It was that time of day. Sarah McLachlan had just made her daily transition from Mom to Lilith Fair cruise director. Her two daughters were off at lunch with their nanny, and McLachlan was making her daily media rounds to discuss the return of the unexpectedly beleaguered Lilith Fair.
After an 11-year hiatus, the once-mighty female music fest has returned to a flurry of negative headlines. Thirteen of the original 36 shows have been canceled due to soft ticket sales. Norah Jones, Rihanna, Queen Latifah, Kelly Clarkson and Loretta Lynn have dropped out. Ticket prices have skyrocketed to as much as $260. Sunday's Minneapolis show has been downsized from Canterbury Park to Target Center.
McLachlan, Lilith's founder, headliner and guiding light, prefers to accentuate the positive. "We've had amazing audiences; they've just been on fire. The bands have been great. The music has been amazing. So it's all great," she said last week. "What's wrong with Lilith? Not much, in my opinion. I look at the 9,000 people who did come who had huge smiles on their face. That's what I focus on."
Despite McLachlan's sunny disposition, she has taken heat for ticket prices. The Canadian superstar said the prices -- including subsequent discounts after sales slumped -- were determined by Live Nation, the world's largest promoter. However, a progressive soul like McLachlan teaming with the fiscally aggressive Live Nation makes about as much sense as a Democratic political candidate hiring Karl Rove to run her campaign.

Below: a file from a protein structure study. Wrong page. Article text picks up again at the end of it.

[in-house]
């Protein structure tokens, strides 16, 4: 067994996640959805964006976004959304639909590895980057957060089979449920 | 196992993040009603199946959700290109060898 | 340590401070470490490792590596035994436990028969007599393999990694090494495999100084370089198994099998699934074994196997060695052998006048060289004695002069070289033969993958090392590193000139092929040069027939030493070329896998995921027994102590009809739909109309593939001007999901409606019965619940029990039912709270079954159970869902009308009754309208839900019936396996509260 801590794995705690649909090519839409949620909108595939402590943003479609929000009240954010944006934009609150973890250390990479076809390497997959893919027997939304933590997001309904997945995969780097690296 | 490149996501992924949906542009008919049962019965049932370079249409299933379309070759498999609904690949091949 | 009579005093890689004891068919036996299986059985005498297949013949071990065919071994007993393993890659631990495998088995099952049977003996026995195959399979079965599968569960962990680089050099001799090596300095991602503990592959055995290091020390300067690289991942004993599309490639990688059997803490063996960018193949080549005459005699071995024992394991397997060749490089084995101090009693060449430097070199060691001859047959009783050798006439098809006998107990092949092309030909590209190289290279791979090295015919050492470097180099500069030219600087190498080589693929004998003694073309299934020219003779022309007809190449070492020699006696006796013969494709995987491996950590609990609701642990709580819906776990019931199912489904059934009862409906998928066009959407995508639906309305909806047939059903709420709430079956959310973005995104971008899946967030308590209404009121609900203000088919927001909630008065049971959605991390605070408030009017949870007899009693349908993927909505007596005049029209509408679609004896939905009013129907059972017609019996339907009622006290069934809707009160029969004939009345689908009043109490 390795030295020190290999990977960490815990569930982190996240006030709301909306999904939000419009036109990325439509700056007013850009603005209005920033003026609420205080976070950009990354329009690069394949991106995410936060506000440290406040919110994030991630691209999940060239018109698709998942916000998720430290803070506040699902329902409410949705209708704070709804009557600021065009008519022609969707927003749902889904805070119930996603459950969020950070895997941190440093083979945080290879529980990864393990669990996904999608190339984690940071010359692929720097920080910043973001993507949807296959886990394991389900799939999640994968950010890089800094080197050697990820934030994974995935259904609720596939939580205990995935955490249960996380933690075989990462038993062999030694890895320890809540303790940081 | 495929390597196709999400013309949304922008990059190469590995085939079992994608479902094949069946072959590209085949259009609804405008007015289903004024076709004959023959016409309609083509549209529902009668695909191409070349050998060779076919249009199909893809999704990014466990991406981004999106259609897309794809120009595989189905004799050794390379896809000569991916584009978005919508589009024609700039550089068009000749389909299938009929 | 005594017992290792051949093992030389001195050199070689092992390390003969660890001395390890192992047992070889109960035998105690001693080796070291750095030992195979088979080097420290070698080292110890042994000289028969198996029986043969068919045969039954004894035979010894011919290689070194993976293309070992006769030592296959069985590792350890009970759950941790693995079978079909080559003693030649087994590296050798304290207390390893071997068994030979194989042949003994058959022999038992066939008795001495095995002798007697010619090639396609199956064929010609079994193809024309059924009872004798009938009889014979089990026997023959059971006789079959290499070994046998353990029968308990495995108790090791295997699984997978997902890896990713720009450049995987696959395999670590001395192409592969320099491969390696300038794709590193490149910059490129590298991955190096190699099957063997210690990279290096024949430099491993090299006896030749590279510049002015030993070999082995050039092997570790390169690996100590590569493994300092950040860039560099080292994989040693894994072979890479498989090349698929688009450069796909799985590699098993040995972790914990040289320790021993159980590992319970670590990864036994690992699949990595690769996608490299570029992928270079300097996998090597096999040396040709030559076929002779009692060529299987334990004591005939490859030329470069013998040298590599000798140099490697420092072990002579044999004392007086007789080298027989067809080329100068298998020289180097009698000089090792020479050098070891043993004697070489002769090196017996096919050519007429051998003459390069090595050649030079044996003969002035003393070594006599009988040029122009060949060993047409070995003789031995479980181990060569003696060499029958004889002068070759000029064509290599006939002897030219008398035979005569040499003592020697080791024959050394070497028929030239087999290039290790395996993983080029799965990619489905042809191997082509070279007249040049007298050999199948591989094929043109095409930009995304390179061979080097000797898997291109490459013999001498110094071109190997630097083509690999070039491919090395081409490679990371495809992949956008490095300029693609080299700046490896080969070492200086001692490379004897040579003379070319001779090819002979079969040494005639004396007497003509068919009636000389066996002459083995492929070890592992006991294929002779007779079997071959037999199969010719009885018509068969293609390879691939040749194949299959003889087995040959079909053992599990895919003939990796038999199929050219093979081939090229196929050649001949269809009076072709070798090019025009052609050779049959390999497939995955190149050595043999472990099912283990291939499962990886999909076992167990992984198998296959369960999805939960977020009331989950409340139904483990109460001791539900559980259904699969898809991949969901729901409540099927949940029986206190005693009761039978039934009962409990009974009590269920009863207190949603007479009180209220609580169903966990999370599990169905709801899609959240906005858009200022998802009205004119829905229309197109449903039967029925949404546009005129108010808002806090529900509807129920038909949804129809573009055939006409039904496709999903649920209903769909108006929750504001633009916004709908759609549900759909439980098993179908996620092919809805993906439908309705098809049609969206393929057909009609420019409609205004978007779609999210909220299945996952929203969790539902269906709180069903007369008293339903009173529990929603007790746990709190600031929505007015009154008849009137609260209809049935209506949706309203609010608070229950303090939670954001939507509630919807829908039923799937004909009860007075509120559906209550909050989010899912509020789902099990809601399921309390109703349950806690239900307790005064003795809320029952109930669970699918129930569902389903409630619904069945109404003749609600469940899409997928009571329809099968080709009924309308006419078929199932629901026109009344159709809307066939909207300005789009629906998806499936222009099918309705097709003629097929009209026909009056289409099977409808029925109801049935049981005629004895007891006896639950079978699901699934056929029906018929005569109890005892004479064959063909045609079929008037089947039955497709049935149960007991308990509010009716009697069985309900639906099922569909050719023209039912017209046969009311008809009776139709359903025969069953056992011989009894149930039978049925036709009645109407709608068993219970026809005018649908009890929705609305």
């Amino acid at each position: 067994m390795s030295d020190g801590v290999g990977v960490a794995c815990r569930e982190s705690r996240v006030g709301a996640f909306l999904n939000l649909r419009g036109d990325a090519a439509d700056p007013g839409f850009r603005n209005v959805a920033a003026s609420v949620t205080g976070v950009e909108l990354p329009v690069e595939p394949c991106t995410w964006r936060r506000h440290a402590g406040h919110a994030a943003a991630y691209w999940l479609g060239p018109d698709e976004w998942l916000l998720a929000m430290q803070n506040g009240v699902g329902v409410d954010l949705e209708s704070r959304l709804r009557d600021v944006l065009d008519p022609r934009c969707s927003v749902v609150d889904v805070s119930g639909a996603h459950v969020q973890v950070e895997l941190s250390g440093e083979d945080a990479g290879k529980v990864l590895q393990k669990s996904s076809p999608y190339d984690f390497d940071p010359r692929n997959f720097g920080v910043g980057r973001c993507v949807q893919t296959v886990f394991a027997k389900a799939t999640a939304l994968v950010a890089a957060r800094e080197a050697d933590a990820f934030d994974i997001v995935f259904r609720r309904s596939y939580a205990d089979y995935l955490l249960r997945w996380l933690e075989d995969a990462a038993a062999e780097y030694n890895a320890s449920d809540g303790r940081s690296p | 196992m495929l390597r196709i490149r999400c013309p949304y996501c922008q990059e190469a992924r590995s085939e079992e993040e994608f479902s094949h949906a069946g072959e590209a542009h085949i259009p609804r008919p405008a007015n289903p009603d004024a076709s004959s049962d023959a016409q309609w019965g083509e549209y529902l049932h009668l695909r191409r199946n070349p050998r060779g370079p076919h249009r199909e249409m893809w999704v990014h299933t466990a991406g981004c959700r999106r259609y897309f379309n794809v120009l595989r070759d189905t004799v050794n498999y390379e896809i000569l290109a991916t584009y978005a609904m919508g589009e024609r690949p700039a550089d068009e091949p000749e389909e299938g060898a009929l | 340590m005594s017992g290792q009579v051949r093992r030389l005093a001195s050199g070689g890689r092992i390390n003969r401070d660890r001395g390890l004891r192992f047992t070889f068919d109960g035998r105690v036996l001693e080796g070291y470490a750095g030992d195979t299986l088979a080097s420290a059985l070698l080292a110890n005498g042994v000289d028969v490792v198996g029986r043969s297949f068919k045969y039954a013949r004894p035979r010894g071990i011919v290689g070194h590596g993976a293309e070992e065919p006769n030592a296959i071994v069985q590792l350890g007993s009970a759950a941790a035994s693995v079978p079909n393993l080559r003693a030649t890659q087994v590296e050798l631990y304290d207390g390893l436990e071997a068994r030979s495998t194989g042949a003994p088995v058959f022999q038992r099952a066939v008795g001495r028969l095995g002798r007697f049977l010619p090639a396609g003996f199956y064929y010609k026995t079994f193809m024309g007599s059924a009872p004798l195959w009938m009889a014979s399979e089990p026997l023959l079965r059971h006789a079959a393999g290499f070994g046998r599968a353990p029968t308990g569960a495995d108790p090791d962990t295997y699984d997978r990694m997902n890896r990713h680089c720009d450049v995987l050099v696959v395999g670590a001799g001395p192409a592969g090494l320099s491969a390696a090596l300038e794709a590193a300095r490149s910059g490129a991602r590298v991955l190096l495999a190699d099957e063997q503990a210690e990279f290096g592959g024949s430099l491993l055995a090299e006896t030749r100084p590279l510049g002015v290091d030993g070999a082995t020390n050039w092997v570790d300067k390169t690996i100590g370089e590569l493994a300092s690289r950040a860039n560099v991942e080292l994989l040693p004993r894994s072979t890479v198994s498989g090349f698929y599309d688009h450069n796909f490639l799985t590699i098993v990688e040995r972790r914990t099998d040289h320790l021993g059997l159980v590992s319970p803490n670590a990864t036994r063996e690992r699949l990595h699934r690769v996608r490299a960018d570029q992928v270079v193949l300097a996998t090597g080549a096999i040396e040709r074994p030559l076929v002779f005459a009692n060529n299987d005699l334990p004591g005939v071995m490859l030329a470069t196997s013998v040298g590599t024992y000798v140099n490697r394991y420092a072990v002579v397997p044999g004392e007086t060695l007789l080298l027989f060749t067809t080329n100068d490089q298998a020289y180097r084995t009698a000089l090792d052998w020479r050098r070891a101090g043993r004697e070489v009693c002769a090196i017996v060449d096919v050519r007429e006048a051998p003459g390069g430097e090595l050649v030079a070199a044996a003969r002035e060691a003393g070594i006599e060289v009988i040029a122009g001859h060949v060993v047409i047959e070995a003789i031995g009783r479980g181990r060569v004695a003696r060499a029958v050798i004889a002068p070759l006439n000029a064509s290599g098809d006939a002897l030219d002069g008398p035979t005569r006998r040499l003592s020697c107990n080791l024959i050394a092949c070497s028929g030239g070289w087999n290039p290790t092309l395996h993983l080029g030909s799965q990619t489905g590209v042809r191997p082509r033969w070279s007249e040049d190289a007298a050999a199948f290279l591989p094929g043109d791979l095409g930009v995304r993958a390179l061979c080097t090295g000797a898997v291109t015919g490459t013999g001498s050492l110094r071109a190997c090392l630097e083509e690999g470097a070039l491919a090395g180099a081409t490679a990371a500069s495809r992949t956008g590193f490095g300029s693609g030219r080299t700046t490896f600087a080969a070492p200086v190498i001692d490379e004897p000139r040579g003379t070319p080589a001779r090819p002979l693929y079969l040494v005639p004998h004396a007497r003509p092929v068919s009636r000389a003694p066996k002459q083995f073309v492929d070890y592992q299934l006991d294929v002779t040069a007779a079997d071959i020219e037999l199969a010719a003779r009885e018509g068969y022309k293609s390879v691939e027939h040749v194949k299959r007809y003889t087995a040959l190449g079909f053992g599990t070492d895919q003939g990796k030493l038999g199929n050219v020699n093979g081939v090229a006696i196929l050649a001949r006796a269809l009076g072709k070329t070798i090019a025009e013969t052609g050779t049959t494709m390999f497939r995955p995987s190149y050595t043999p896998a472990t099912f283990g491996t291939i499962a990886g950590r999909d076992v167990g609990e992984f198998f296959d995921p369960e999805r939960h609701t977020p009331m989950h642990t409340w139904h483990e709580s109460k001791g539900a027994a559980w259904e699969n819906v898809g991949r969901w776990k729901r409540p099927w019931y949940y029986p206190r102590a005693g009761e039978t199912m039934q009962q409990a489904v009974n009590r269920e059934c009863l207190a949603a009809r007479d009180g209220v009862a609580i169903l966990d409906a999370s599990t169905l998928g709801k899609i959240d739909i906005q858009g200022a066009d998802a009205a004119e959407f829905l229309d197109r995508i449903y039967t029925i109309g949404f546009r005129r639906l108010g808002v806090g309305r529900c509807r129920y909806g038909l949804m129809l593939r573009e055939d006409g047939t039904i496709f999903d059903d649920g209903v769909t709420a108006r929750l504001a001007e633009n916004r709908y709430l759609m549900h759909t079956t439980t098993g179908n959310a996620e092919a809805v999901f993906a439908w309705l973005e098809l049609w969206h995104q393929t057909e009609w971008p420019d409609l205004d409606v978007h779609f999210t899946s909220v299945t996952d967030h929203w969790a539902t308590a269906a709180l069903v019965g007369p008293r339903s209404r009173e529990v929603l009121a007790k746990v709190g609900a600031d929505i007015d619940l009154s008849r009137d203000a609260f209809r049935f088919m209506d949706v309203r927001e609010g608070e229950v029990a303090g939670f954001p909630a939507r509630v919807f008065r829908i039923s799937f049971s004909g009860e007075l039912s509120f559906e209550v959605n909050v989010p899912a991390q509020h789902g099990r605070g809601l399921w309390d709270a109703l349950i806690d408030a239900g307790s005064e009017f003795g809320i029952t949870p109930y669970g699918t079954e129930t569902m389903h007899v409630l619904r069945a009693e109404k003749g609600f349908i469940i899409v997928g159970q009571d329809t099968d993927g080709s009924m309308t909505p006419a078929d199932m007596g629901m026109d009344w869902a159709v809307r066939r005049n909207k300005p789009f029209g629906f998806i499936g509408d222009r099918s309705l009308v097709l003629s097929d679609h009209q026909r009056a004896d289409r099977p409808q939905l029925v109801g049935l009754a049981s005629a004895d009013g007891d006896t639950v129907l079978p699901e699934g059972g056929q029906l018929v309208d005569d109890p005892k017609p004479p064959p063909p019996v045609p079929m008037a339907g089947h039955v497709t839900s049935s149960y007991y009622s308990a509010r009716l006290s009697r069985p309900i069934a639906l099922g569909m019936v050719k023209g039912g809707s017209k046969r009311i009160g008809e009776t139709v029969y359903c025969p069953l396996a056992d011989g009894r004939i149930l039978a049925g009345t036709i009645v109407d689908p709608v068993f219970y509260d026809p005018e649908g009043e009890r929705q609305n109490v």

McLachlan laughed at the analogy.
"I have some issues with them, but they're trying, and they're losing a lot of money, too; we don't have a lot of control with what they do with ticket pricing in the end," she said of Live Nation.
No matter how McLachlan spins it, the downward spiraling statistics don't lie. In Minneapolis, where Lilith averaged 27,000 people from '97 through '99, only 8,000 to 10,000 are expected to show up Sunday.
"For us, that's great in this economy, considering what other tours are doing, other than maybe Nickelback," said McLachlan. "Are we disappointed that we aren't selling 27,000? Sure. I'm just thankful that we get to do the tour."
McLachlan posits that attendance may be down because of the particular lineup for the Minneapolis show, which took a hit when Clarkson pulled out. She has been replaced by Court Yard Hounds, who canceled their March Minneapolis gig. Fans tend to shy away from artists who have burned them at the box office.
Moreover, the core demographic of Lilith is much like McLachlan -- women with kids, making it challenging to commit to an eight-hour day/night marathon. Nonetheless, when McLachlan, 42, looks into the audience, she sees many familiar faces.
"They are still like me. To a certain degree, I've brought my audience with me," she said. "There's a lot of a young people, too. And, quite frankly, a lot more men. Maybe their wives are all dragging them out. But I see a lot of guys, and they're really getting into it."